Background: Relative effectiveness has become a key concern of health policy. In Europe, this is because of the need for early information to guide reimbursement and funding decisions about new medical technologies. However, ways that effectiveness (does it work?) and efficacy (can it work?) might differ across health systems are poorly understood.
Methods: This study proposes an analytical framework, drawing on production function theory, to systematically identify and quantify the determinants of relative effectiveness and sources of variation between populations and healthcare systems. We consider how methods such as stochastic frontier analysis and data envelopment analysis using a Malmquist productivity index could in principle be used to generate evidence on, and improve understanding about, the sources of variation in relative effectiveness between countries and over time.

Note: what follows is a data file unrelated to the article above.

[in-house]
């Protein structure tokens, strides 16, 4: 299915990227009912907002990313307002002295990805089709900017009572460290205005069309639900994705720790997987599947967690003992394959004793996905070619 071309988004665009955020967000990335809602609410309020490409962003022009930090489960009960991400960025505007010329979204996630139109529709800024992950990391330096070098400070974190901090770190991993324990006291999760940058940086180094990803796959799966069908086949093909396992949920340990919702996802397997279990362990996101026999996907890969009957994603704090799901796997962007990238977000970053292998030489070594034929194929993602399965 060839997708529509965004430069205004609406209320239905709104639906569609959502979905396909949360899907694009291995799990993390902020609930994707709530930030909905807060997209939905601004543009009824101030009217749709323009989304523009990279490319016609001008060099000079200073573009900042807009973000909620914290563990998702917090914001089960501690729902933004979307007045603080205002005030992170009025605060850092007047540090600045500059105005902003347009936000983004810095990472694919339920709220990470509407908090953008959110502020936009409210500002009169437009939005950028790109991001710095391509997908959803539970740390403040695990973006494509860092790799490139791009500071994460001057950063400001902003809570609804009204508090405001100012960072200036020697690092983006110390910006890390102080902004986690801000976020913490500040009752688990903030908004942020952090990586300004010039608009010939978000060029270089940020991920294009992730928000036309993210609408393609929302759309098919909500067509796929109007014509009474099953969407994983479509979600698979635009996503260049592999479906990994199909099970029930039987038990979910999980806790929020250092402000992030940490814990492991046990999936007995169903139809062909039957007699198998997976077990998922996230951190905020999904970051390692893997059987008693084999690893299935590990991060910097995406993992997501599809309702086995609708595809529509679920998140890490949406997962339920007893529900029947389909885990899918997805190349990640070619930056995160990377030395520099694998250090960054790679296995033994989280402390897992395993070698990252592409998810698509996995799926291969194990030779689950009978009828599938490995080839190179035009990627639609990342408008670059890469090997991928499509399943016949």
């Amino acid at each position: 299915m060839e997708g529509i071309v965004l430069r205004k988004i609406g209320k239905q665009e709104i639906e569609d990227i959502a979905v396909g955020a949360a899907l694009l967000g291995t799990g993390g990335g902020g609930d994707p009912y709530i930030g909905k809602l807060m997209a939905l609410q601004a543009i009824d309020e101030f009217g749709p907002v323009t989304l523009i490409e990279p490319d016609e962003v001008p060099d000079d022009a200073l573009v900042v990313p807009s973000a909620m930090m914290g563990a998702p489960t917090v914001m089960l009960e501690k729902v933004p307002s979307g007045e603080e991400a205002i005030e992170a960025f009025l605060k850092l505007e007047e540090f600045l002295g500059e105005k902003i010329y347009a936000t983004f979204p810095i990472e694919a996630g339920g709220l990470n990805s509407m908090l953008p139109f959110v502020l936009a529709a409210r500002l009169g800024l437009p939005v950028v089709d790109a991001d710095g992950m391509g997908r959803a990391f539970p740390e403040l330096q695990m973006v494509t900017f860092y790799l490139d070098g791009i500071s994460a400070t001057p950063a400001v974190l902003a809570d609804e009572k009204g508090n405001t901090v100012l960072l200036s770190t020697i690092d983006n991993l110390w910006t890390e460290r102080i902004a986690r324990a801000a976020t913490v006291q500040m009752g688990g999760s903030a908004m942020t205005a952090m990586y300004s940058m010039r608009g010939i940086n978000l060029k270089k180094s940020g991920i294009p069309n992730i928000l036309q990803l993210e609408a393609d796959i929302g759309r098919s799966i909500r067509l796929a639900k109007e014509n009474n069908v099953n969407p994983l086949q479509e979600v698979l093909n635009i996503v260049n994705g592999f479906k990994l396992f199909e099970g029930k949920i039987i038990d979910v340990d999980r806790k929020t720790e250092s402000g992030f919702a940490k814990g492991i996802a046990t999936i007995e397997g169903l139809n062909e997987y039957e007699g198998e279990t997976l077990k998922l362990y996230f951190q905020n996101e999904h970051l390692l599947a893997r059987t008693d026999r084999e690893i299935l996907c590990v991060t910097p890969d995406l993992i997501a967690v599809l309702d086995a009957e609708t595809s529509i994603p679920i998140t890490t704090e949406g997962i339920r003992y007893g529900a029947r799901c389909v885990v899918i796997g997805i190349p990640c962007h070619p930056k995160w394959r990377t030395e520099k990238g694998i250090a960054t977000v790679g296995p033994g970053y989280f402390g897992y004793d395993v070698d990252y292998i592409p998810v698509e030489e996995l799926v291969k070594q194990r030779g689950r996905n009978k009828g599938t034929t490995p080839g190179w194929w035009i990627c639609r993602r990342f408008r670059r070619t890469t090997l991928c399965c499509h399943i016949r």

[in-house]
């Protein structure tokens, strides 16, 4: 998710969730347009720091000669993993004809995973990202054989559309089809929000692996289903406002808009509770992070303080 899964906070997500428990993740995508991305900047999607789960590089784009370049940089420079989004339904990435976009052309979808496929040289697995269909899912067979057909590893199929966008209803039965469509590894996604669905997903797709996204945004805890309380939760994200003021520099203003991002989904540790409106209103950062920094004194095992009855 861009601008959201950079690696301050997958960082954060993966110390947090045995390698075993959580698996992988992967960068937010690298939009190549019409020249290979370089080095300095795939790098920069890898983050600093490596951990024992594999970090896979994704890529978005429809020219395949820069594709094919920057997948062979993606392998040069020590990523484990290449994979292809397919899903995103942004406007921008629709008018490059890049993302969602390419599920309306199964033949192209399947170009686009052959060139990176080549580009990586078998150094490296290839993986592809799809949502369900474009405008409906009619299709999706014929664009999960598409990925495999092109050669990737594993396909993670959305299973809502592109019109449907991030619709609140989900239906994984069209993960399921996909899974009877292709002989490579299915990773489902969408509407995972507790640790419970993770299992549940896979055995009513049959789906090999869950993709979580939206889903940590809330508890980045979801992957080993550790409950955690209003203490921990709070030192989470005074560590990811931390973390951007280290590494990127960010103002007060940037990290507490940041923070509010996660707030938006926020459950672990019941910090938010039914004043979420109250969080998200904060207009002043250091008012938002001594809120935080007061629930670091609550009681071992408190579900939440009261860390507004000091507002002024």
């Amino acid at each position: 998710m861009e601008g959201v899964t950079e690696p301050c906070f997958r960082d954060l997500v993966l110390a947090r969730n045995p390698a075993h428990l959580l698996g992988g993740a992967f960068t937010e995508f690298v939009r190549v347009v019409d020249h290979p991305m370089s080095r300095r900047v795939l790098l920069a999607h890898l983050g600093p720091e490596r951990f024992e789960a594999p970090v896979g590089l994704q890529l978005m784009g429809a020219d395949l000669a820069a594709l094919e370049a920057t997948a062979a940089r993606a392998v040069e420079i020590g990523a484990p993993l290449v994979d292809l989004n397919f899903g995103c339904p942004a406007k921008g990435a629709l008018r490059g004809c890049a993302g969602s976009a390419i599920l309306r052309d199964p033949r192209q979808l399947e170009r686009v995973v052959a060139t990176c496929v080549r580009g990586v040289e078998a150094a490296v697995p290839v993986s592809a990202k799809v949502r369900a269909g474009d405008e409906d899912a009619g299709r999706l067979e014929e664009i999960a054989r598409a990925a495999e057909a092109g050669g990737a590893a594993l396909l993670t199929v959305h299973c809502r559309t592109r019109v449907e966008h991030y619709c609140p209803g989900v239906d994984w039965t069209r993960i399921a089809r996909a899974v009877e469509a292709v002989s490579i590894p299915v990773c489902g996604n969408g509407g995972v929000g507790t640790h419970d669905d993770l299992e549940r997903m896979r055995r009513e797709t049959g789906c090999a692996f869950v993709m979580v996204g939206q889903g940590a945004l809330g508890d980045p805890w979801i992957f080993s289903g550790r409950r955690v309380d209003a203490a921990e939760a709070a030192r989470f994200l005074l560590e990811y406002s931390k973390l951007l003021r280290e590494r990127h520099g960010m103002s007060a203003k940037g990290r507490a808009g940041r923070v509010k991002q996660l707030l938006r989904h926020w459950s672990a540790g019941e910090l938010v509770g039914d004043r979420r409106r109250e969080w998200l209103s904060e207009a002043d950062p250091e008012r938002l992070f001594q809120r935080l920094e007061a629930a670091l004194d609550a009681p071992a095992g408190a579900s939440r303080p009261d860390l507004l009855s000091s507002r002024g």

Results: Better evidence on factors driving relative effectiveness could: inform decisions on how to best use a new technology to maximum effectiveness; establish the need if any for follow-up post-launch studies, and provide evidence of the impact of new health technologies on outcomes in different healthcare systems.
Conclusions: The health production function approach for assessment of relative effectiveness is complementary to traditional experimental and observational studies, focusing on identifying, collecting, and analyzing data at the national level, enabling comparisons to take place. There is a strong case for exploring the use of this approach to better understand the impact of new medicines and devices for improvements in health outcomes.